Habit Shifting
A Get-Started Journaling Exercise
by Jeanette Bronée

Habits are created because they support our daily life. Many tend only to think of their habits when they consider them “bad.” But habits can support us as well as harm us. Either way, habits become “mindless” actions because we have done them over and over.

Actually 95% of our daily actions and habits are unconscious, which essentially allows us to free our brain to think about other things. Take brushing your teeth: you don’t really think about the act of doing it, nor the fact that you have to. It is probably part of a daily ritual for you. Daily rituals are what we want to get in touch with here. Your goal is to create some that nurture and nourish you. ​

We tend to think that changing habits is easier than it is — that we should be able to “just do it.” It’s important to remember that what we’re trying to do is challenging: to change something that we normally don’t even think about. The thing about mindless habits and why they can seem hard to change is that they are mindless, which also makes them effortless. Changing them requires both effort and mindfulness.

Only 5% of our actions are conscious, which is why we so often get stuck, unable to change our habits even if we feel they aren’t working for us. You do have to shift these mindless actions into mindful choices to be able to support new habits. Your new habits automatically become mindless after they have been repeated several times, and they become new natural actions for you. So give yourself a bit of leeway here (read: compassion)!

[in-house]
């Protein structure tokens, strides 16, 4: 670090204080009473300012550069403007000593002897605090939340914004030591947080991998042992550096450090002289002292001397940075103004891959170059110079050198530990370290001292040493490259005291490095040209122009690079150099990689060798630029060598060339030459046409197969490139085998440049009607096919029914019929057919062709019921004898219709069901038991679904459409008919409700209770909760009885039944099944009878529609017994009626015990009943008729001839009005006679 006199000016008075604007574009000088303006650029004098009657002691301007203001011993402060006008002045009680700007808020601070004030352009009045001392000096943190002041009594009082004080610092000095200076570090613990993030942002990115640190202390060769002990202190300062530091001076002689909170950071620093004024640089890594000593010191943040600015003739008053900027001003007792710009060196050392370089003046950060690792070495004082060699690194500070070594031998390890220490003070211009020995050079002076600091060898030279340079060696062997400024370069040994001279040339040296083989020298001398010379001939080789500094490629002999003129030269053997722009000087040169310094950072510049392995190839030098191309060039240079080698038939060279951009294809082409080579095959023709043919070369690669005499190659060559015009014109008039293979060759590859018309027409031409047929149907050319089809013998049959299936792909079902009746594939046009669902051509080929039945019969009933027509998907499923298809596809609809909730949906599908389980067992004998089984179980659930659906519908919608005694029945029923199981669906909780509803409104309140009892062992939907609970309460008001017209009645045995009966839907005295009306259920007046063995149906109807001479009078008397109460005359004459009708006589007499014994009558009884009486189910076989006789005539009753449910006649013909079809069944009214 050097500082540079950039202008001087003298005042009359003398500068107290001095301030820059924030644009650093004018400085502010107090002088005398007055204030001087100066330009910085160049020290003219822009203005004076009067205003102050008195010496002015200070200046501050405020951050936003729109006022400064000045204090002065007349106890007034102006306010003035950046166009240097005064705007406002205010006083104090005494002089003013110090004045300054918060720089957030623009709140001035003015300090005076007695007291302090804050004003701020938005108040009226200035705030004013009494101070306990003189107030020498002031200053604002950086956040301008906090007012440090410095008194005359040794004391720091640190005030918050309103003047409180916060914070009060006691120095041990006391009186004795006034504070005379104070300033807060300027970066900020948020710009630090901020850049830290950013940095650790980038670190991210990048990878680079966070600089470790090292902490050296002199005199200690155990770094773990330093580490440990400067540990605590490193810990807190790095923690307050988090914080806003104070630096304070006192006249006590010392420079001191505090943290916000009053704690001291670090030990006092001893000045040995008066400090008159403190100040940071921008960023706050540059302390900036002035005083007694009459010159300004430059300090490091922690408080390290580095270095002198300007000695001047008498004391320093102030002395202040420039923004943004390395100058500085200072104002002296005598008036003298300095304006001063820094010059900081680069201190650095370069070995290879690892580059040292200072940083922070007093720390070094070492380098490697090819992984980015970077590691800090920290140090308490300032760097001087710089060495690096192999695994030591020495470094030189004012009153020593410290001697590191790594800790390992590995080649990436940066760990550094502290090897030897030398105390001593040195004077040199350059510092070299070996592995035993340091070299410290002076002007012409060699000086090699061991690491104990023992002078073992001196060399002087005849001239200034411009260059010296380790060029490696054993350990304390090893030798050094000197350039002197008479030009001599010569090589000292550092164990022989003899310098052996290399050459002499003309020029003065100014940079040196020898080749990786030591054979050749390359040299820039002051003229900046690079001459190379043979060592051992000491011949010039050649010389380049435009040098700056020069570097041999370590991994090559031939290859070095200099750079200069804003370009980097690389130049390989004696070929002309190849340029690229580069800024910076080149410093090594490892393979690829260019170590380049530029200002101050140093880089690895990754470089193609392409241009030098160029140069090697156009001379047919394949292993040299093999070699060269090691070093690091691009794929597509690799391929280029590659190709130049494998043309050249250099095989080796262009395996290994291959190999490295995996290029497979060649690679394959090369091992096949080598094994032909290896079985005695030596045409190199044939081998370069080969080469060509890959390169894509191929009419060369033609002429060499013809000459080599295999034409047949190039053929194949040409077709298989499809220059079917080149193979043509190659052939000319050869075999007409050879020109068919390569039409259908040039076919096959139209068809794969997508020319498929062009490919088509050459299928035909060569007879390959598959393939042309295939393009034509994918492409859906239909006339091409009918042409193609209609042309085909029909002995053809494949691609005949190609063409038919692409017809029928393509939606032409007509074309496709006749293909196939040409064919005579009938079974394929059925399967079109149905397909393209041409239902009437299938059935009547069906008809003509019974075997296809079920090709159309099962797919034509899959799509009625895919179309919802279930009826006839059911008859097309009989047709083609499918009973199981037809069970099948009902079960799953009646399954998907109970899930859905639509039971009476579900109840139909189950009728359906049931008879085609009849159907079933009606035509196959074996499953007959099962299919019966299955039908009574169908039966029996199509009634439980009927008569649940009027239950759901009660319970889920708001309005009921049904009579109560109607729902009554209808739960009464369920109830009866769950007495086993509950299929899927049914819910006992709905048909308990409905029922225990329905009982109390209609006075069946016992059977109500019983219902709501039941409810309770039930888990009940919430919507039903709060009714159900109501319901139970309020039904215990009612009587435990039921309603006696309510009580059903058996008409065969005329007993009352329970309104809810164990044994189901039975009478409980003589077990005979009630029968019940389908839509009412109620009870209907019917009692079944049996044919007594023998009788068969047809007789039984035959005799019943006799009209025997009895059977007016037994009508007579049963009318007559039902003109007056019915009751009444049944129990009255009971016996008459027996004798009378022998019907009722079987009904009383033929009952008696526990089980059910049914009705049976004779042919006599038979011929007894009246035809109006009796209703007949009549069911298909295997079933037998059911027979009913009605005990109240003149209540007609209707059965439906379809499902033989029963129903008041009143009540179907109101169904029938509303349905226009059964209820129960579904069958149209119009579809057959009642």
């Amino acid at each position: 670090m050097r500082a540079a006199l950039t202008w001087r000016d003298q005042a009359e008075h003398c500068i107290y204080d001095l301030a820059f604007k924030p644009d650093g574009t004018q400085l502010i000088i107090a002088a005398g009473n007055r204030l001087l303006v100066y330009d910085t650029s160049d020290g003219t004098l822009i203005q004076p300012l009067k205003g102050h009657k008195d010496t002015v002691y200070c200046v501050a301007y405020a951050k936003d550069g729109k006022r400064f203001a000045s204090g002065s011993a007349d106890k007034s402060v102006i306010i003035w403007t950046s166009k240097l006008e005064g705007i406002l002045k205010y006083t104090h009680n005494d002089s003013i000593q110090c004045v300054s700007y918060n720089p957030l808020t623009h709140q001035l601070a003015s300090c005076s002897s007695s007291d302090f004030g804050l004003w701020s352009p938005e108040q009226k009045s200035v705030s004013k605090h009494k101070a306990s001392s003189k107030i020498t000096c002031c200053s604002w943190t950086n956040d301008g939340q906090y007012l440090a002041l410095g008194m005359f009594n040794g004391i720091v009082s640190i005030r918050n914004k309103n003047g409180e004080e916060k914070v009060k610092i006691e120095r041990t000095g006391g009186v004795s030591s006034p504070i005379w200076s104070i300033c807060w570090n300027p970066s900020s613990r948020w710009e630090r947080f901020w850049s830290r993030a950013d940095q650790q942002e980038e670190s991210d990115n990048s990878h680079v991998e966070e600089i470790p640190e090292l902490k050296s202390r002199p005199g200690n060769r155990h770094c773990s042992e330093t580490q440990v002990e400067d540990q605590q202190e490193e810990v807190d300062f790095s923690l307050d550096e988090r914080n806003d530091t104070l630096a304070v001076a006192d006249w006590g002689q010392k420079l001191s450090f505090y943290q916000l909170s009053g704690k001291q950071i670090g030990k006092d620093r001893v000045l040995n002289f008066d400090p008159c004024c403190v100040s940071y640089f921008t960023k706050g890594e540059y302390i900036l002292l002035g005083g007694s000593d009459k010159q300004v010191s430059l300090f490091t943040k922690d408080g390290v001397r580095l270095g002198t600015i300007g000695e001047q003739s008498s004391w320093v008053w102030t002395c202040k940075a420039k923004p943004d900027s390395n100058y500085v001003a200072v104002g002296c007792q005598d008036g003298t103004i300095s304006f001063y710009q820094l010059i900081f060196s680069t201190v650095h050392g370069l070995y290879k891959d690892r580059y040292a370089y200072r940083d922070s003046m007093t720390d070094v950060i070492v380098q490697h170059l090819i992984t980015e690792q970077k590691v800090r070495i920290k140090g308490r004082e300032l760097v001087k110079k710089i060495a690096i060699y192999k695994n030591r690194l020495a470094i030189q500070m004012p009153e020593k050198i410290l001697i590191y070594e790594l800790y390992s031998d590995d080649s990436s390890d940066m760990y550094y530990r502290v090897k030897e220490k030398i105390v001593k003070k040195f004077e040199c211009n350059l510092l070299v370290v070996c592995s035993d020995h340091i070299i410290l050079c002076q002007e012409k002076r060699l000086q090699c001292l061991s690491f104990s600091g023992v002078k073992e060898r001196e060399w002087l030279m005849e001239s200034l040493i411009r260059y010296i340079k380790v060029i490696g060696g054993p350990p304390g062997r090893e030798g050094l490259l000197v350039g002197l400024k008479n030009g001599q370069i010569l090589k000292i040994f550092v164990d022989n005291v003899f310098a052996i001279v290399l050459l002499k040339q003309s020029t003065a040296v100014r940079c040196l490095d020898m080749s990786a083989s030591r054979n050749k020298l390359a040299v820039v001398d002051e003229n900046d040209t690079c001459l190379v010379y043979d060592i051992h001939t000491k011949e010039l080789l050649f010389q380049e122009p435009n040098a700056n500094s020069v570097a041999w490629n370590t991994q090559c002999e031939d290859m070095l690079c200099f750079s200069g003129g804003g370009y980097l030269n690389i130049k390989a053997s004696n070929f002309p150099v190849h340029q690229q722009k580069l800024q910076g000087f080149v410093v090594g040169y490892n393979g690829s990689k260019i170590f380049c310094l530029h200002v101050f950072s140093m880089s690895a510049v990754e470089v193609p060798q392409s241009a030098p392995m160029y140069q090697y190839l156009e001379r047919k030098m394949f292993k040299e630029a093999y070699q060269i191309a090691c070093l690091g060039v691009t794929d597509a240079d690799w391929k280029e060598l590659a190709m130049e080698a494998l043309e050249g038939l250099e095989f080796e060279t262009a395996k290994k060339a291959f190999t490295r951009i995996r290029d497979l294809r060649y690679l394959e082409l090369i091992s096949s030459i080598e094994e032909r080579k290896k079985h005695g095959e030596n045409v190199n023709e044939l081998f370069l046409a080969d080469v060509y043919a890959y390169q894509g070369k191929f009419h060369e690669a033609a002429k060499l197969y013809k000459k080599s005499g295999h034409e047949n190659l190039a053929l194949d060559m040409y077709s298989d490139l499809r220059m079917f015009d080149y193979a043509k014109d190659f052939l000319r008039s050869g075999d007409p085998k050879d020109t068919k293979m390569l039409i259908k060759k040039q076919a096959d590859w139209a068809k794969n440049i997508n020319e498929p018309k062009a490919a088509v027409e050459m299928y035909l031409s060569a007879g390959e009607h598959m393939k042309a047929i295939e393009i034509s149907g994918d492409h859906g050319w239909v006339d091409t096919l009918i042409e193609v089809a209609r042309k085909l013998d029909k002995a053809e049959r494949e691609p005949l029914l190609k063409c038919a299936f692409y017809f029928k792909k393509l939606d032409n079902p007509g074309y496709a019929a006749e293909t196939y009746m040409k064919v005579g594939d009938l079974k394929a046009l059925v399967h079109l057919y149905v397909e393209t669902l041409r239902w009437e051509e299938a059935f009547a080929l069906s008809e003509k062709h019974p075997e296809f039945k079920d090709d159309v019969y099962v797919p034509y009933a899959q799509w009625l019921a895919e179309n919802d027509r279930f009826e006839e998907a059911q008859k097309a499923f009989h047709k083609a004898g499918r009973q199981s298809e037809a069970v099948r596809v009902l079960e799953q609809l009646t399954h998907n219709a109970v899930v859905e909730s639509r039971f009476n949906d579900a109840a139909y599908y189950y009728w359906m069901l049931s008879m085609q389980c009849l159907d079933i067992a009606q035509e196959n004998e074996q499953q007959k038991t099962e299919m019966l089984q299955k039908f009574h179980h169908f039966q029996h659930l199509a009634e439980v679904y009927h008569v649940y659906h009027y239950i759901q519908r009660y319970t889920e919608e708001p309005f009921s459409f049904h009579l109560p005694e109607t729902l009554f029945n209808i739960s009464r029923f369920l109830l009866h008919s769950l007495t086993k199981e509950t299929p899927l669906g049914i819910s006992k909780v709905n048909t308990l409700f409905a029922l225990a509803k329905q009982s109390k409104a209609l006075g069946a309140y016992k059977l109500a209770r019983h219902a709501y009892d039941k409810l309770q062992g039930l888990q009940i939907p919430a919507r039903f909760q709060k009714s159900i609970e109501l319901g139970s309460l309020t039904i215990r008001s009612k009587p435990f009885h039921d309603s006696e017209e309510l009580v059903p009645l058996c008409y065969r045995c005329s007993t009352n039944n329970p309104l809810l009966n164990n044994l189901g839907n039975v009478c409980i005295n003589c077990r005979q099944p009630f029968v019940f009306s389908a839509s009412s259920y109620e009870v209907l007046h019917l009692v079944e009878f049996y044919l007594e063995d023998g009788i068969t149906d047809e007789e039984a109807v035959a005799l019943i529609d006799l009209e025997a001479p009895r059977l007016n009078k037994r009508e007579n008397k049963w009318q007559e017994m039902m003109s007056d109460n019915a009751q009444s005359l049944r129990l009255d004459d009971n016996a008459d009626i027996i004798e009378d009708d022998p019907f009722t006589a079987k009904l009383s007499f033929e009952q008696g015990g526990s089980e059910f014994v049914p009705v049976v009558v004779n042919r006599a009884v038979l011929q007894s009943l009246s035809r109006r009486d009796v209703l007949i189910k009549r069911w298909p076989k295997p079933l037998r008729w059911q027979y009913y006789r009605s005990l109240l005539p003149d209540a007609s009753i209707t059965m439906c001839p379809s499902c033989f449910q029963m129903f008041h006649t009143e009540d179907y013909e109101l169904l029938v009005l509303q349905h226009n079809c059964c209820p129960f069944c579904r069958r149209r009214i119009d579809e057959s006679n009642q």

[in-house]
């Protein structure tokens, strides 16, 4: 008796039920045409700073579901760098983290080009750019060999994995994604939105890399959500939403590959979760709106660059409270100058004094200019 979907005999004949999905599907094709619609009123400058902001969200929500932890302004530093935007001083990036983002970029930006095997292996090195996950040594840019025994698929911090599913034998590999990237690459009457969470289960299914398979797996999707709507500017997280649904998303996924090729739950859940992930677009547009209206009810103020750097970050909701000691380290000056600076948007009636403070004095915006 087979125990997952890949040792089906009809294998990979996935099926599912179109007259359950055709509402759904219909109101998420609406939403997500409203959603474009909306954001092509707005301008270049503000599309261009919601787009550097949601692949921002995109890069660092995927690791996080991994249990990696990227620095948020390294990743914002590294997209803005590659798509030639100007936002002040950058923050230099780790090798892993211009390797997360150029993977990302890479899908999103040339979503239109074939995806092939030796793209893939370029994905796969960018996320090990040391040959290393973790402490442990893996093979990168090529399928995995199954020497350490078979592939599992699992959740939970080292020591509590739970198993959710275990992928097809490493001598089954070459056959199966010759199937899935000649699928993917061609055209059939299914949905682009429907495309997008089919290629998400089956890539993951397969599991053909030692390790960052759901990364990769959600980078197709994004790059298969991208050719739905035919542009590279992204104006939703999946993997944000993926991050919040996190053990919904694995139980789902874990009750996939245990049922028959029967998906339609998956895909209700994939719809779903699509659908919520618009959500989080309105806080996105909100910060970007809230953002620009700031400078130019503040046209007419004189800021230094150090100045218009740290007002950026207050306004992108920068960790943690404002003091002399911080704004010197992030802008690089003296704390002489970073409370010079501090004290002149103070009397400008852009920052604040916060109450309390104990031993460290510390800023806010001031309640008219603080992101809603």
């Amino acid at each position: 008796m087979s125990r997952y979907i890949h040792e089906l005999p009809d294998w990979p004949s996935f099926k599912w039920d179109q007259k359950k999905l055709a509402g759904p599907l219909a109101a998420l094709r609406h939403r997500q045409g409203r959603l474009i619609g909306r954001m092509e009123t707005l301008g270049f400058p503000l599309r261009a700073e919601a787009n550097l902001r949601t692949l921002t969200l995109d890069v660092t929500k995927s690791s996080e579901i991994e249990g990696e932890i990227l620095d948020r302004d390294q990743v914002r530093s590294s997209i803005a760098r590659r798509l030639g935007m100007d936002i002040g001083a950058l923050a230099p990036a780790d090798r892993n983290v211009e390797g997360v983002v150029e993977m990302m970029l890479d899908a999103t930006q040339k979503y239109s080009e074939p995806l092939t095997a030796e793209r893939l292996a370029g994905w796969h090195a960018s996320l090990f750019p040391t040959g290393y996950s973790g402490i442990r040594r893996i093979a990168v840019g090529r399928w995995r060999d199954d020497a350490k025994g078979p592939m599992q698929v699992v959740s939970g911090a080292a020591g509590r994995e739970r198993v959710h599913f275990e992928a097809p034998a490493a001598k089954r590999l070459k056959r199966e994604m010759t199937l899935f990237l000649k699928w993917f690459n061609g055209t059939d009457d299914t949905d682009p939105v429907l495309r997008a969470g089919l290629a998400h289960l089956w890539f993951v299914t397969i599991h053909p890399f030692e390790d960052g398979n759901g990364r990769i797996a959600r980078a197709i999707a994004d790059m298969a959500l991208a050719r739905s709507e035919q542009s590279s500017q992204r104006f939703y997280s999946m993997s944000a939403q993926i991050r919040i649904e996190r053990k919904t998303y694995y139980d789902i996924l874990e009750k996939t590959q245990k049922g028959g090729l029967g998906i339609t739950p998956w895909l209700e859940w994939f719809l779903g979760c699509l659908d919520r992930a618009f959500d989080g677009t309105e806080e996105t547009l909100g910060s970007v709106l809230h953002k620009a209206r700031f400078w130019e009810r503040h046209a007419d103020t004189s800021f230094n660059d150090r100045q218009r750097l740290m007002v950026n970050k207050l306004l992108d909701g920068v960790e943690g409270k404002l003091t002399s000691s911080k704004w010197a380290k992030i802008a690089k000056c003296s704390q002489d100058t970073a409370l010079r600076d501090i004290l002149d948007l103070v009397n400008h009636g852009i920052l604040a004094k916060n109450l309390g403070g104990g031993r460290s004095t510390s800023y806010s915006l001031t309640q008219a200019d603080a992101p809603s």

Make a list or outline of what you do completely habitually and mindlessly every morning. Start with “swinging your legs over the edge of the bed, walking towards the…”

  • Just notice how many habits you “perform” without even thinking about them. There is nothing “wrong” with your habits; we aren’t judging, we are simply making a point of going from mindless to mindful by noticing and realizing how much we do on autopilot every day.

Habits to consider:

  • What are your basic morning habits and patterns?
  • What do you do first thing when you wake up?
  • What do you do next?
  • How much time do you spend with yourself getting emotionally and mentally ready for your day?
  • How much time do you spend getting physically ready and taking care of yourself to be in top shape for the day?
  • How ready do you feel for your day by the time you leave your home?

Which morning habits are automatic and therefore effortless but also mindless? Which of your habits are mindful and intentional choices?

  1. Choose one habit that is not working for you.
  2. Decide on a new habit to replace it, and
  3. Consider how to make that new habit fit into your morning routine.

Try it for a few days to see how it feels.

  • When you are comfortable with that new habit, choose another one and do the same thing. Within one week only change one or two habits. Allow the new habit to become “natural” before adding another.


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